On Tue, Mar 22, 2005 at 08:09:40AM -0500, Christopher Browne wrote:
> Martha Stewart called it a Good Thing when [EMAIL PROTECTED] (Greg Stark)
> > I don't think it would be very hard at all actually.
> > It's just a linear algebra problem with a bunch of independent
> > variables and a system of equations. Solving for values for all of
> > them is a straightforward problem.
> > Of course in reality these variables aren't actually independent
> > because the costing model isn't perfect. But that wouldn't be a
> > problem, it would just reduce the accuracy of the results.
> Are you certain it's a linear system? I'm not. If it was a matter of
> minimizing a linear expression subject to some set of linear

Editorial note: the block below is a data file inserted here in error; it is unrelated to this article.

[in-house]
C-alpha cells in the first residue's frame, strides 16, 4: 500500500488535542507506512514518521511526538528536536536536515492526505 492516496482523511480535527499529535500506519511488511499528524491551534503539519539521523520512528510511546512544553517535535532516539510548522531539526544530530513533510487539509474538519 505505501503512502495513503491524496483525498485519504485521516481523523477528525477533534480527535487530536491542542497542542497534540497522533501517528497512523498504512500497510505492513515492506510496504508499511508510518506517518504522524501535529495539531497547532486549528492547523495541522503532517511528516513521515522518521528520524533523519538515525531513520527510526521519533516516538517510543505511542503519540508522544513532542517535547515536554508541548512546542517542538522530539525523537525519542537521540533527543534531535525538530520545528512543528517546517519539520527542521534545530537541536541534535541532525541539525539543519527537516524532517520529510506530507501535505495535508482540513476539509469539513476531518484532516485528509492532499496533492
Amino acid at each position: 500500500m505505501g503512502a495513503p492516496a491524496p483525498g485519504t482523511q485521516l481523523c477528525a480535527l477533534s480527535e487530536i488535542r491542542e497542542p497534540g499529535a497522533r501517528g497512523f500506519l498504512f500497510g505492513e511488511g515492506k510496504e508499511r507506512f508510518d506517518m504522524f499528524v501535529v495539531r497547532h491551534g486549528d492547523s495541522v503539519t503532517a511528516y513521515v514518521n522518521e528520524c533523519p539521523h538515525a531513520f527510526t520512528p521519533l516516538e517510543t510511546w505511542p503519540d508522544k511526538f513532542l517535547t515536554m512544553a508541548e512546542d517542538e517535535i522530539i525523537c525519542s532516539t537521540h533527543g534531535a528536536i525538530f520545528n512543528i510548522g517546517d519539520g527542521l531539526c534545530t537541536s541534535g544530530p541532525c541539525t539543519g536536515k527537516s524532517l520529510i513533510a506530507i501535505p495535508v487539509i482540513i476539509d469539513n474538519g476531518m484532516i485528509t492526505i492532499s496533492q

> equations, then we could model this as a Linear Program for which
> there are some perfectly good solvers available. (Few with BSD-style
> licenses, but we could probably get some insight out of running for a
> while with something that's there...)
> I think there's good reason to consider it to be distinctly
> NON-linear, which makes it way more challenging to solve the problem.
Non-linear optimization works very well in many cases. Issues such
as local minima can be addressed. In a sense, the planner output
can be treated as a blackbox function and the "goodness" of the
solution is how well it approximates the actual query times. In this
case, it will be imperative to constrain some of the values to prevent
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